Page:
Could Trump U. videos fuel further negativity in 2016 campaigns?

Defense attorneys in the Trump University lawsuit are arguing against the release of the presidential candidate's video testimony. 

Chris Schneider/Reuters/File
A Trump supporter argues with an anti-Trump protestor in Denver, outside where U.S. Republican presidential candidate Donald Trump was speaking. The presidential campaign has come to be characterized by animosity and negativity.

The latest contention in the Trump University case brought against GOP presumptive nominee Donald Trump involves video footage of depositions given by Trump last winter, when the business magnate testified against claims that his real-estate boot camps were an expensive scam. 

US District Judge Gonzalo Curiel must decide whether to release the videos, which include hours of testimony for the class-action lawsuit that alleges that the real estate training program was a costly fraud. Trump's questioning of whether Judge Curiel could be objective, because he is Latino, soon made headlines in and of itself.

Trump’s lawyers fear that the release of the video footage would be remixed into political attack ads. It is a fear that is likely not without basis in a campaign that has turned increasingly adversarial, with attack ads, name-calling, and voters who seem just as likely to be against one candidate as for the other.

"The near certainty that the video depositions would be used for political purposes – having nothing to do with the merits of this litigation – only underscores the court's duty to prevent misuse of these judicial proceedings," wrote Trump's attorneys, who will meet with Judge Curiel today, according to the Associated Press. 

The testimony's potential to feed attack ads has parallels to the lawsuit that faced Democratic presidential contender Hillary Clinton over her unauthorized use of a private server for State Department emails. In that case, U.S. District Judge Emmet Sullivan released the deposition transcripts but no video. Judge Sullivan agreed with lawyers for one of Clinton's aides, Cheryl Mills, who argued that "snippets or soundbites of the deposition may be publicized in a way that exploits Ms. Mills' image and voice in an unfair and misleading manner."

Most of the transcripts for Trump's testimony have already been released. Last month, his attorneys said that they are not opposed to the release of the remaining documents.

Lawyers for Trump University’s former students, as well as news organizations, are clamoring for the footage. Media outlets claim the public has a right to the complete information, while lawyers say the footage gives "a more complete picture" of Trump's lack of knowledge about the school, despite his claims that he was actively involved.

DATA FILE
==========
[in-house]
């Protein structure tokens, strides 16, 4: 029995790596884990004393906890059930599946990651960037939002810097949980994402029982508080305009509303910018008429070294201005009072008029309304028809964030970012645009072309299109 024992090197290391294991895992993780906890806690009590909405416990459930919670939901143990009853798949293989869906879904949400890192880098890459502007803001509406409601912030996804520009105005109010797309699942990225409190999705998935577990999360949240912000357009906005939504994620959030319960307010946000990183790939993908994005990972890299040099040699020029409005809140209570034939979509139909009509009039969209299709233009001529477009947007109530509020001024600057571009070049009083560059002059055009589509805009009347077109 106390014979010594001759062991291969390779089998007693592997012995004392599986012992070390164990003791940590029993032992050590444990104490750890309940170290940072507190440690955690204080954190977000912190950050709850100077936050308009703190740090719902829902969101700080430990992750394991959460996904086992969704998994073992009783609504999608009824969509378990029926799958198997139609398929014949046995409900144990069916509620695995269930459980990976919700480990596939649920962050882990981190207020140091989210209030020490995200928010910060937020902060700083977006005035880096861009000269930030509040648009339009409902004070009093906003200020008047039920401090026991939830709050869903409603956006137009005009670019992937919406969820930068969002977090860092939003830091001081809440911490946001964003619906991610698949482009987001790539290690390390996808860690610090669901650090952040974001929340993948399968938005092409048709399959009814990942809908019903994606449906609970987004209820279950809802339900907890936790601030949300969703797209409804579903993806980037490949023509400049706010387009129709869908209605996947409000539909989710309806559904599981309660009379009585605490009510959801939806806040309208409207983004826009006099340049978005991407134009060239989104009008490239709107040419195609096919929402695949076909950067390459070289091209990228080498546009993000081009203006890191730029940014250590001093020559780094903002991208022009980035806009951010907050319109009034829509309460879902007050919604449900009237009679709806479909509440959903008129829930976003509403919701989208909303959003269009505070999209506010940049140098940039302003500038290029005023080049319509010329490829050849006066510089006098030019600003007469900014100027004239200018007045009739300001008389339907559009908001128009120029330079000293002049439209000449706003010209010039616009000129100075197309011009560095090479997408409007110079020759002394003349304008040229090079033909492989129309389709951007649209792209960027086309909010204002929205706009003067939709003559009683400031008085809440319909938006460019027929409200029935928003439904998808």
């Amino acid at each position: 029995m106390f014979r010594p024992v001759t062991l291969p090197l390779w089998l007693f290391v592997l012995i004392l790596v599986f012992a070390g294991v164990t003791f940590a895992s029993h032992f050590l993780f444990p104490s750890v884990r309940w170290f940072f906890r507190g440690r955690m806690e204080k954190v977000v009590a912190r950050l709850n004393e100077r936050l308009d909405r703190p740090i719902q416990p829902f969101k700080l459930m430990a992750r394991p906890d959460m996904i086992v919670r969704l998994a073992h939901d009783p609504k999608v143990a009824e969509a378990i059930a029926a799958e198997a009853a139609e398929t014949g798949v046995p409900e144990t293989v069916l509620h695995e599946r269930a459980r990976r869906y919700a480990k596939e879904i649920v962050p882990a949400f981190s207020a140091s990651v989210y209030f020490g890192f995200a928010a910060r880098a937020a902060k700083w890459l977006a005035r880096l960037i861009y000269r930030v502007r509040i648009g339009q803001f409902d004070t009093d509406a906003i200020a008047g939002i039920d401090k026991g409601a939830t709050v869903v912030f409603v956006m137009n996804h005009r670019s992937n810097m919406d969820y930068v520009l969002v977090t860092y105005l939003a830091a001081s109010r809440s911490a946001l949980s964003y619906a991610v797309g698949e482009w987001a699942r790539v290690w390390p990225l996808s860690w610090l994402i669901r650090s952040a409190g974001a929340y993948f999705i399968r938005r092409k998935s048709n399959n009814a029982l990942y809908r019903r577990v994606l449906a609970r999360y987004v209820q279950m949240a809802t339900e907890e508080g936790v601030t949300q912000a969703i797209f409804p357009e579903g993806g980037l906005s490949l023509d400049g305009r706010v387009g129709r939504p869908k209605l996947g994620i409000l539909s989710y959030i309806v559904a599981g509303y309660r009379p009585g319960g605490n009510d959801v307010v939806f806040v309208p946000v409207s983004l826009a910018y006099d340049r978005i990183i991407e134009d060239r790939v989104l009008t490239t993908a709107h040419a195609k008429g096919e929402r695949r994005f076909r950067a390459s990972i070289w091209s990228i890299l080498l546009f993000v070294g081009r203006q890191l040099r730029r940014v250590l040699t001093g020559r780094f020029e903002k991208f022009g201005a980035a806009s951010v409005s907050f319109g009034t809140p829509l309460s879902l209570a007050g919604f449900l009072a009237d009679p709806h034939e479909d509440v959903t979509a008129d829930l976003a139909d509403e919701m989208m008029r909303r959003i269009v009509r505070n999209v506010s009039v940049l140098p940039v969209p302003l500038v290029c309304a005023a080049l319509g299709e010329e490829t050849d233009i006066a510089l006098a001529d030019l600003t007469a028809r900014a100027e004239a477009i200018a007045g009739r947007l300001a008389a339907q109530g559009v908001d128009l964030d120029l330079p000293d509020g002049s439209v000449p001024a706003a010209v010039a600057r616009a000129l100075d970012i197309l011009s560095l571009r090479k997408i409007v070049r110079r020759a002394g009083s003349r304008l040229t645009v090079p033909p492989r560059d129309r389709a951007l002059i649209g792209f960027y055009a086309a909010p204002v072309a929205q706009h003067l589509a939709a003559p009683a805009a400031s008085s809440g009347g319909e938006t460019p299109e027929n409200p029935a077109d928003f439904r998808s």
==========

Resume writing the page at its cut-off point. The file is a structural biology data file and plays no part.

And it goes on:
It remains to be seen how the Clinton campaign would use the footage, were it released. However, they might become more fodder in a campaign that has become increasingly focused on negative attacks on the other candidate.

Although both parties have incorporated negativity, their methods have differed, as the Monitor reported in May. While the tone of Trump's primary campaign was characterized by crude references and derogatory insults, Clinton has stuck to more traditional political slurs like "loose cannon" and at times relied on others to do the criticism for her – an ad using clips of prominent Republicans criticizing Trump, for example.

"Both Trump and Hillary are going highly negative, but there's a sharp contrast between the two," Norman Ornstein, a resident scholar at the American Enterprise Institute think tank, told the Monitor's Francine Kiefer. Democratic campaigning has been more focused on issues, he says, and, "You don't have stuff from the National Inquirer and dirty things said."

However, as the campaign advances, Clinton campaigners like Elizabeth Warren have also stepped into the muddy attack arena and adopted Trump's brand of punchy, heavy-hitting personal critique, calling him an "insecure moneygrubber," and leveraging Twitter – one of his crucial media tools.

Trump, who has been relatively reserved in his attacks on Clinton after FBI director James B. Comey strongly criticized her use of the email server, went to Twitter to criticize "the system" that didn't indict her. In a more traditional approach, the Republican National Committee promptly released a video ad highlighting Clinton's "top five email lies."

As the campaigns wear into their final months and candidate controversies continue to rear their heads, it doesn't appear that negative strategies will diminish. Both candidates have unfavorable ratings of 50 percent or more, according to Gallup, whether as a result of this negative campaigning or a factor contributing to it. 

Strains of negative rhetoric have also been apparent in former Democratic presidential candidate Bernie Sanders' initial emphasis on defeating Trump, rather than enthusiastically supporting Clinton, or the #nevertrump movement.

The dynamic may ultimately impact voter turn-out, come November: Gallup data indicates that voters are driven to the polls by a candidates who are “inspiring,” “cares about individuals,” and “visionary” – qualities that both Clinton and Trump score low on, in potential voters' eyes.

This report includes material from the Associated Press.

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